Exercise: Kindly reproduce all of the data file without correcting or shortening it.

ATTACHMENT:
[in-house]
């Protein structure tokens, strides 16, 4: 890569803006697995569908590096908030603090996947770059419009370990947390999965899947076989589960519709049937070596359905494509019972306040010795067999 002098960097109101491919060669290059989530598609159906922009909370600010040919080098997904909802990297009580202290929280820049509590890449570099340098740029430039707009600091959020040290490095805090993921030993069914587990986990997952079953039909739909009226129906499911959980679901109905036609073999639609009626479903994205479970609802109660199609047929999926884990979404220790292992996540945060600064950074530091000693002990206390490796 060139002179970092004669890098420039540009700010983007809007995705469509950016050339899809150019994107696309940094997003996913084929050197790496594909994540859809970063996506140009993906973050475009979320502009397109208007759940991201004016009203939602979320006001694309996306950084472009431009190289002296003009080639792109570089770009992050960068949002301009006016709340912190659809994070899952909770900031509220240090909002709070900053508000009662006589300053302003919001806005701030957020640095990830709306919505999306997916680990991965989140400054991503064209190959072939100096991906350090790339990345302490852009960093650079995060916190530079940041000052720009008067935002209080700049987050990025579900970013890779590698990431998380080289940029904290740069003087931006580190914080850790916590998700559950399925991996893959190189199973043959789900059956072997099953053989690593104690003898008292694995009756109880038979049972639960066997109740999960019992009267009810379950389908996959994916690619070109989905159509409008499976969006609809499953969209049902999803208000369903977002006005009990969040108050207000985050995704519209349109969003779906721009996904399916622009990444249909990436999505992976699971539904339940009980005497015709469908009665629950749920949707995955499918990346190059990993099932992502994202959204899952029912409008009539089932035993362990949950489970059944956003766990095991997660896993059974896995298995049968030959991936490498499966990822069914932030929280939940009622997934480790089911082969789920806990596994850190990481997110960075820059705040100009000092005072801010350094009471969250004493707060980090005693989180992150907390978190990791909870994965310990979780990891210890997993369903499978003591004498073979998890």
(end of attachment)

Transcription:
[in-house]
């Protein structure tokens, strides 16, 4: 890569803006697995569908590096908030603090996947770059419009370990947390999965899947076989589960519709049937070596359905494509019972306040010795067999 002098960097109101491919060669290059989530598609159906922009909370600010040919080098997904909802990297009580202290929280820049509590890449570099340098740029430039707009600091959020040290490095805090993921030993069914587990986990997952079953039909739909009226129906499911959980679901109905036609073999639609009626479903994205479970609802109660199609047929999926884990979404220790292992996540945060600064950074530091000693002990206390490796 060139002179970092004669890098420039540009700010983007809007995705469509950016050339899809150019994107696309940094997003996913084929050197790496594909994540859809970063996506140009993906973050475009979320502009397109208007759940991201004016009203939602979320006001694309996306950084472009431009190289002296003009080639792109570089770009992050960068949002301009006016709340912190659809994070899952909770900031509220240090909002709070900053508000009662006589300053302003919001806005701030957020640095990830709306919505999306997916680990991965989140400054991503064209190959072939100096991906350090790339990345302490852009960093650079995060916190530079940041000052720009008067935002209080700049987050990025579900970013890779590698990431998380080289940029904290740069003087931006580190914080850790916590998700559950399925991996893959190189199973043959789900059956072997099953053989690593104690003898008292694995009756109880038979049972639960066997109740999960019992009267009810379950389908996959994916690619070109989905159509409008499976969006609809499953969209049902999803208000369903977002006005009990969040108050207000985050995704519209349109969003779906721009996904399916622009990444249909990436999505992976699971539904339940009980005497015709469908009665629950749920949707995955499918990346190059990993099932992502994202959204899952029912409008009539089932035993362990949950489970059944956003766990095991997660896993059974896995298995049968030959991936490498499966990822069914932030929280939940009622997934480790089911082969789920806990596994850190990481997110960075820059705040100009000092005072801010350094009471969250004493707060980090005693989180992150907390978190990791909870994965310990979780990891210890997993369903499978003591004498073979998890």